It is unclear to us exactly why these shorts feature belt loops. It seems unnecessary and redundant on a pair of shorts that has a functional waistband. One plausible explanation is that the belt loops are a backup retention system if you adjustable waistband should fail? Yes, it sounds like a stretch, but that's the best we could come up with.
The Glidepath shorts showed no signs of wear throughout our test period. All of the stitches and seams remained intact, and we saw no signs of them failing any time soon.
We observed only one area of concern in the design of the shorts. There is a seam that runs straight down the middle of the back of the short. When riding, you are sitting directly on this stitch. We have some concerns about how well this area would hold up after hundreds of hours in the saddle. As you ride, your seat wears the material on your shorts, it's inevitable. This seam would be a prime location to wear through or fail, given its direct contact with the saddle. Again, we didn't observe any problems, but we are using our experience to suggest this could be an issue down the line.
The Glidepath shorts have a simple and utilitarian style. These don't scream bike shorts like some other shorts that are littered with logos and prominent bike-specific features. The 7Mesh shorts could easily pass as a hiking short or just an everyday short. The front of the shorts has a clean look absent of obvious pockets or zippers. The seams are clean and tend to fly under the radar. The rear of the short is simple. The whole piece is one color, except for the adjustment straps. We tested the rust colored shorts which have a little bit of pop to them. Some of the more subtle colors have an excellent, understated appearance.The inclusion of belt loops is interesting. You might find belt loops on the occasional pair of bike shorts which is always a bit of a head-scratcher to us. We will discuss this more in the features section. In terms of the stylistic impact, we aren't crazy about how these loops look.
The Glidepath shorts have a 15-inch inseam with a baggy fit. Style-wise they look fine but the excess material in the legs isn't all that flattering. This isn't a baggy vs. less baggy stylistic argument. It is a matter of an imperfect fit somewhat ruining the overall aesthetic of these shorts.
The Glidepath shorts post a decent score for protection. These 7Mesh shorts don't have any overt protective features worked into the design. That said, they are certainly knee pad friendly, constructed from a robust material, and have some protection from the elements when mother nature gets nasty.
These shorts play well with knee pads. We wore these shorts with multiple pairs of knee pads of various styles. What do we mean by various styles? They work well with thin, sleeve-style knee pads that are conducive to trail riding. Also, they work with more robust enduro-style pads and larger downhill-inspired knee pads. The 15-inch inseam offers pretty of length to cover part of the knee pads and prevent the dreaded gap between the short and pad. Also, the opening in the knee provides ample space to allow plenty of clearance for the pads within the leg opening.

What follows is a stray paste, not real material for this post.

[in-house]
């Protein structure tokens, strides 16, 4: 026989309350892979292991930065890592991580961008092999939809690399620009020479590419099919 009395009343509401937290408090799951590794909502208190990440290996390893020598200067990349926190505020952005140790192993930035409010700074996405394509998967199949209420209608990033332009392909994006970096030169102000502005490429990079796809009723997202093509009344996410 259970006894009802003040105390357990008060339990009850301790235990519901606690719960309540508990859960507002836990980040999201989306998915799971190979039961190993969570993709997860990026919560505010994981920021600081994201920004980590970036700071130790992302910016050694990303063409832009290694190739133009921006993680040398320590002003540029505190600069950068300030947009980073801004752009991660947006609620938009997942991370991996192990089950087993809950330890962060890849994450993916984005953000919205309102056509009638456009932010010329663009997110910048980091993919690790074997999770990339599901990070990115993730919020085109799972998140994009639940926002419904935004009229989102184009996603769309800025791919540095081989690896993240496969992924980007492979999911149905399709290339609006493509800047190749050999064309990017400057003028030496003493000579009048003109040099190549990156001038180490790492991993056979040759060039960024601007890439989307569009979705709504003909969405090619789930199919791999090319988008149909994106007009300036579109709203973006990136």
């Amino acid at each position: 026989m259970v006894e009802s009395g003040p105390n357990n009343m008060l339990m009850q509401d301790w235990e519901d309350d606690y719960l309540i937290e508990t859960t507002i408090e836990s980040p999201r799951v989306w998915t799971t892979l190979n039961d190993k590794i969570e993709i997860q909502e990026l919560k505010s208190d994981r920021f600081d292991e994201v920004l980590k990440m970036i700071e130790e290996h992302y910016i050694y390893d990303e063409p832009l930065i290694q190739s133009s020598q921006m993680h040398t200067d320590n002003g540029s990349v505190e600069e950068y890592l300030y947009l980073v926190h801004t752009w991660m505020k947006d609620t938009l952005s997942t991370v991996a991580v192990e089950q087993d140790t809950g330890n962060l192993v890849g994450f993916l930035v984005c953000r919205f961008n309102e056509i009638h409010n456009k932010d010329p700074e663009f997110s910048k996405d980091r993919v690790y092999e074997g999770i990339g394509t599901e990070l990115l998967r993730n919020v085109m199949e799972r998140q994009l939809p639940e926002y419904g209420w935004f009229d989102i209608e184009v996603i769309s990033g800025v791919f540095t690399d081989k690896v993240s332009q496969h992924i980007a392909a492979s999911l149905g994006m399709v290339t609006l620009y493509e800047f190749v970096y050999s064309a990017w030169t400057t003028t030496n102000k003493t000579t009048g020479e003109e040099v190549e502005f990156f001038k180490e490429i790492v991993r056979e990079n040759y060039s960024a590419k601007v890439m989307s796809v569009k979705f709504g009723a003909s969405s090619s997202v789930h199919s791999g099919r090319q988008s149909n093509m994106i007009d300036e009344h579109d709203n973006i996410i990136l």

While this isn't a traditional element of protection in a pair of mountain bike shorts, the water-resistant fabric offers a barrier for the occasional interaction with moisture. They protect you from rain, puddles, and mud reasonably effectively. This can be important on a cold fall day where staying dry is very important.
You probably didn't need to read too closely to realize the Glidepath are not our favorite pair of shorts. That said, they might still make sense for specific types of riders.
These shorts are best for the rider who emphasizes a relaxed look and might not be in the saddle for hours on end. Given the knee-pad friendly fit, these would be a reasonable choice for the rider who does a good bit of shuttling or hits the bike park several times a year. Given its water-resistant fabric, the ideal buyer might live in the Pacific Northwest or New England. Does this sound like you? Do you typically ride in dry conditions? The 100% Airmatic shorts are similar but offer a better fit, and they cost about $50 less.
At $140 retail, these shorts are not a very good value. They are among the most expensive pairs of shorts in our test, and they deliver far and away the worst fit. If you are okay with the poor fit, they deliver decent practical features, and they may still work for you. That said, we think you would do better saving some cash and looking at some other shorts.
The 7Mesh Glidepath shorts are a serviceable pair of mountain bike shorts. They do have some nice characteristics. The major pros of these shorts are how well they play with any style of knee pad, the water-resistant material, and a clever cell phone sleeve within the pockets. The lowlight is primarily the serious fit issue. The shorts have excess material in odd locations. The poor fit heavily detracts from the pedal-friendliness of these shorts.
— Pat Donahue